Skanda-Noir in the Sub-Tropics

Harry Hole is my kind of protagonist. Along with his Northlander cousins Kurt Wallender, Inspector Erlendur, and my flavor-of-the-month, Erik Winter, Harry fuses the come-hither blend of detective genius and lonesome hero that elevates the quotidian “police procedural” to something more.

Something else again beyond the throwaway sobriquets of “crime fiction,” or mere “murder mystery,” this distinctive company of desperados has redefined “noir,” giving a new meaning to this black night of the vestibule of our 21st century.

Brainchild of Norwegian author Jo Nesbo, Harry Hole brings his quintessence of dust/doubt to some memorable cellars and valleys of human depravity. Whether he is chasing Russian mafia warlords in Oslo or hunting the Norwegian ambassador’s murderer in Bangkok, Harry sneaks under your skin before you can say “red herring.” Jim Beam is his poison of choice, the love/hate of his obsessive style. And when we thought Harry had been successfully hunted himself – and, in fact, terminated! – the hope of a hundred more happy huntings from Nesbo blew away with the cold fjord winds.

Harry doesn’t actually die. But we had to wait for his next installment in Police before we out-whistled our collective breath with relief. How to face our own bleak winters without Harry’s Skanda-noir for solace, for company?

Jo Nesbo’s book jackets bill him as the Jo-of-all-trades: musician, songwriter, and even economist (economist?!). Compellingly, with his close-cut Norwegian blond, Jo is a versatile incarnation of everyone’s Harry. Truly, all of our best characters always should be, and are.

Of course, in fairness, the genre’s genesis needs to track back to Henning Mankell’s iconic Kurt Wallender: the nonpareil Swedish inspector, wandering the lowlands of Swedish crime, and the coastal lowlands of the Skanda’s brooding winter soil/soul.

As the Wallender saga wound towards its inevitable end, after many satisfying crime solutions later, we lose Kurt not to an upcountry lowlife, or an Estonian renegade, but to betrayal: the mind that formerly found the connections to clues and criminal convictions was itself disconnected. The midnight sun giving way to all-consuming neurological fog.

The glacial chills of the Skanda terrain swallow another noir hero in Icelander Arnoldur Indridason’s Inspector Erlendur novels. This Reykjavik author’s chief inspector exits his own stories for a few books, leaving the junior detective staff to find the bodies buried beneath the forever freeze. And Erlendur? Brooding and “on leave,” somewhere in the uninhabited eastern wilderness, hunting for his lost brother, where there is no spring to melt the cold grim ice. To find the meaning of life? As if that could make any difference.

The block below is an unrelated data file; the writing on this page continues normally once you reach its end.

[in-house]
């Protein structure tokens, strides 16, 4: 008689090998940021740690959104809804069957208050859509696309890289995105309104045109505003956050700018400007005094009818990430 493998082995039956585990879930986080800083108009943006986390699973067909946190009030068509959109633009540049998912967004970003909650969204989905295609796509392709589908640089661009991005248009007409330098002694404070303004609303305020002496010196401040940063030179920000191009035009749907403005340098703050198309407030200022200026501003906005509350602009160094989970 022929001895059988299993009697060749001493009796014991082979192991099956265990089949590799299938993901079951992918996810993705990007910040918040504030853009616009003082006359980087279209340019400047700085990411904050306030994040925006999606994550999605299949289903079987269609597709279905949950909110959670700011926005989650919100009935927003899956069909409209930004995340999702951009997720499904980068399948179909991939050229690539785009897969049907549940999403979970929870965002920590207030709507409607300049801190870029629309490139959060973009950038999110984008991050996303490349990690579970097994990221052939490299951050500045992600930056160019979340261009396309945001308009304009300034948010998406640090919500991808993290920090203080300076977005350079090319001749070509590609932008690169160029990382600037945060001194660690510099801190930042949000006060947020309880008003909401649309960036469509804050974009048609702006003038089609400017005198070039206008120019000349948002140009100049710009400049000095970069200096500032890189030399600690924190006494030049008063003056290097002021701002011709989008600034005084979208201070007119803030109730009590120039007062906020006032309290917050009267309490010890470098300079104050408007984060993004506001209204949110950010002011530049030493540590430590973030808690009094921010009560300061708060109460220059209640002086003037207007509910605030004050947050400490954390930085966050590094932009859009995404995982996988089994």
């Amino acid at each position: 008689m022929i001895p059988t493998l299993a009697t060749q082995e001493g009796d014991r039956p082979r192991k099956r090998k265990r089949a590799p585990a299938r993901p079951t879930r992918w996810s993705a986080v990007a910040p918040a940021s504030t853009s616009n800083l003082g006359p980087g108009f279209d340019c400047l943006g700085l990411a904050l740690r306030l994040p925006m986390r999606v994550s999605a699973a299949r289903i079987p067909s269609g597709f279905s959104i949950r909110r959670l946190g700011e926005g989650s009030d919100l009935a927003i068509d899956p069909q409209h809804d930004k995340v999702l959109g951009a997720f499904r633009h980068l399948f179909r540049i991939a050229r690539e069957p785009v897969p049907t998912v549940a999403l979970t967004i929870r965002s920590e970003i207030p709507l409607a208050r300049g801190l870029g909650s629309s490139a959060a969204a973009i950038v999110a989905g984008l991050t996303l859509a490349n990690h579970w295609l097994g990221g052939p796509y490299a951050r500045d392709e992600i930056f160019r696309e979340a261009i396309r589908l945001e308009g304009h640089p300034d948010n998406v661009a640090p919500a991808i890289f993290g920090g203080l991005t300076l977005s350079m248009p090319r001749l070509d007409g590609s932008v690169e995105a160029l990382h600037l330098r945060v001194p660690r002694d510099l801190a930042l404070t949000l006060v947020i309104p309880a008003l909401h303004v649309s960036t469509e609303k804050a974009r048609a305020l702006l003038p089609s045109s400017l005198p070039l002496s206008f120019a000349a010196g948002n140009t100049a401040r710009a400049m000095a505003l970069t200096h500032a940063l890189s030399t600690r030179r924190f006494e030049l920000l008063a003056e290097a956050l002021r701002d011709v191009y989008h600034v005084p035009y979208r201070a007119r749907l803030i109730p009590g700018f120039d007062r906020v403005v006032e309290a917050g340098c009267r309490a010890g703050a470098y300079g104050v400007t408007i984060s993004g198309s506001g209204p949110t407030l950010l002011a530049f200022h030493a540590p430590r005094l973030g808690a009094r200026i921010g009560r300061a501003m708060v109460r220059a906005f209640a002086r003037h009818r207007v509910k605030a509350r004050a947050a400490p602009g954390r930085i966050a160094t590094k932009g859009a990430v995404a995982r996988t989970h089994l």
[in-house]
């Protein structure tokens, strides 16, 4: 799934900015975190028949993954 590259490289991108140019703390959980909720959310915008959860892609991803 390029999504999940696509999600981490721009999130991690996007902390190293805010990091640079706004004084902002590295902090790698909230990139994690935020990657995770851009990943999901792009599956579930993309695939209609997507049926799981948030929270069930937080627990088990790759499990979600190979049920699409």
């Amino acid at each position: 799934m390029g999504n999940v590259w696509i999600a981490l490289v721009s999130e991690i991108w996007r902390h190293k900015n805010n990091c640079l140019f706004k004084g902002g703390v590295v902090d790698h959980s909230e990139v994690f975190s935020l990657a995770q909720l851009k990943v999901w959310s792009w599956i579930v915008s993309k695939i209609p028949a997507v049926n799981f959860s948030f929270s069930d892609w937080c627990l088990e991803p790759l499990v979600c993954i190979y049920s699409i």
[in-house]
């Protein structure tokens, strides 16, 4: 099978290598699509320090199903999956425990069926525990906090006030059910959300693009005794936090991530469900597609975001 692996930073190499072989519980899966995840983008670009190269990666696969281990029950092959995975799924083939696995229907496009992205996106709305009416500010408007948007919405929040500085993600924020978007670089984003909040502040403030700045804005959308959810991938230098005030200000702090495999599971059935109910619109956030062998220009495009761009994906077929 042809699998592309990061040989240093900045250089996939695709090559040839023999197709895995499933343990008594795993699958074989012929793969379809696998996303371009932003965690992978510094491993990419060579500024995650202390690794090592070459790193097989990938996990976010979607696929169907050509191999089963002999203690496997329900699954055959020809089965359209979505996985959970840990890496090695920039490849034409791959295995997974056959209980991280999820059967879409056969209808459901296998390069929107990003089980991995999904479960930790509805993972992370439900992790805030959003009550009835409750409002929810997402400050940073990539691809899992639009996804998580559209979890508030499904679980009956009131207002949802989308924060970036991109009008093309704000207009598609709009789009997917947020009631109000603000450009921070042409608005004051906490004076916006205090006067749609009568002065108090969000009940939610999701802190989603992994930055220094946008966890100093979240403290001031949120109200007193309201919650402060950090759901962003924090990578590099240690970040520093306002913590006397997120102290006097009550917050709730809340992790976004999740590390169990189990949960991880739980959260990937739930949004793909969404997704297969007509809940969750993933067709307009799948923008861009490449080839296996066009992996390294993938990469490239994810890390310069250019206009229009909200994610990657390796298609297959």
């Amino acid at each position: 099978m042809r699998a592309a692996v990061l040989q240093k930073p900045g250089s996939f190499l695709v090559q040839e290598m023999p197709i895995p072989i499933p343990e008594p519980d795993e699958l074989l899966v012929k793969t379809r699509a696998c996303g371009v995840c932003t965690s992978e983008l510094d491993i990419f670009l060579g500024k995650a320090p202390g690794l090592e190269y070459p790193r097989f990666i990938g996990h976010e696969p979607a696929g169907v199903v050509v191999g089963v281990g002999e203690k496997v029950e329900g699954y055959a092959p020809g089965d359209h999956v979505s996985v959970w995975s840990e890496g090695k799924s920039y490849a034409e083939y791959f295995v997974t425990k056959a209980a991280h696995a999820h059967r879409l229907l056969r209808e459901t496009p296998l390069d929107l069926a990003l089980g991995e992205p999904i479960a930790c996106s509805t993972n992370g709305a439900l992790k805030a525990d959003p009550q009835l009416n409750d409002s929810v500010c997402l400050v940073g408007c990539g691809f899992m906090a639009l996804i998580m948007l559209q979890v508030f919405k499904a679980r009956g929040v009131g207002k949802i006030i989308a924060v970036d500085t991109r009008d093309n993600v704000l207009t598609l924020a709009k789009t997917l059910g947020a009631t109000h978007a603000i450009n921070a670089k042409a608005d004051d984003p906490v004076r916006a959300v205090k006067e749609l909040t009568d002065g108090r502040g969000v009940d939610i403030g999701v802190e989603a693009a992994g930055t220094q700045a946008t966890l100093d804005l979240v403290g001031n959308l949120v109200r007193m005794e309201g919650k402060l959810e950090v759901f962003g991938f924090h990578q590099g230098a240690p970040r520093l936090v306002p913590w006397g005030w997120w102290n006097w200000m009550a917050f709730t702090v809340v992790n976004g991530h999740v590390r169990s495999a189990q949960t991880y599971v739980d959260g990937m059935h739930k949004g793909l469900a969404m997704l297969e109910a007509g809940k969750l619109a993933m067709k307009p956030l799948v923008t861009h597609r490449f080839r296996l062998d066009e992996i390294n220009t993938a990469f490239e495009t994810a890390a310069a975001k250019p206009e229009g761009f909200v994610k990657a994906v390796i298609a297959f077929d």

And is it only the Skanda male that finds this desperate core in the belly of the earth’s great cold? Norway’s Karin Fossum contributes her share of sympathetic – and, of course, damaged – investigators. Seemingly for men and women alike – authors and characters – the more broken and spiritually absent the protagonist, the more profoundly the crime can be solved/resolved.

Is this the new tragedy? No flaw, no epiphany, no transmuting of suffering into victory – not even a disconsolate existential angst – no ironic, low comedic sneer? No disappeared/disappearing Godot? Just a misaligned double helix of quirks, slightly more ethically bound than the creatures they pursue.

My current choice to warm the Skanda night is Ake Edwardson’s chief inspector of Gothenburg, Erik Winter. Combining the runway star-power of American novelist John Sandford’s Lucas Davenport, with a laundry list of unresolved personal issues, Erik is Harry Hole reincarnated in the centerfold of Italian Vogue, and sleepwalking aboard the Pequod, co-conspirator with Melville’s Ahab, ever-busy hunting the white whale, one leg stomping the unstable deck.

Making my way through the Erik Winter chronicles, I am still finding new crevices of dis-ease, surprising pockets of unrelieved anxiety to relish. Tell me again, how is this pleasure?

Is it because Inspector Winter’s restless pulse syncs with my own? Or because he hunts murderers with no motives, whereas I – at least – have the novel’s last line, and a new installment of my Skanda-noir obsession waiting on the doorstep, as the UPS truck rumbles up my street, heat-slick in the humid summer rain?


About the author

C.M. Clark: C.M. Clark’s poetry has appeared nationally in Metonym Literary Journal, The Lindenwood Review, Dogwood: A Journal of Poetry & Prose, Painted Bride Quarterly and Gulf Stream magazine, as well as the 10th Anniversary Tigertail Anthology of South Florida writers (Fall 2013). New work will soon be appearing in the upcoming edition of Travellin’ Mama. Previously, Clark participated in programs featuring contemporary American poets at the Miami Book Fair International. She also served as inaugural Poet-in-Residence at the Deering Estate’s Artists Village in Miami, resulting in the collection, Charles Deering Forecasts the Weather & Other Poems (Solution Hole Press, 2012). Prior collections include The Blue Hour (Three Stars Press, 2007), and the artbook Pillowtalk, with painter Georges LeBar. Clark has a Ph.D. in English from the University of Miami, and teaches writing and literature at Miami Dade College.


Leave a Reply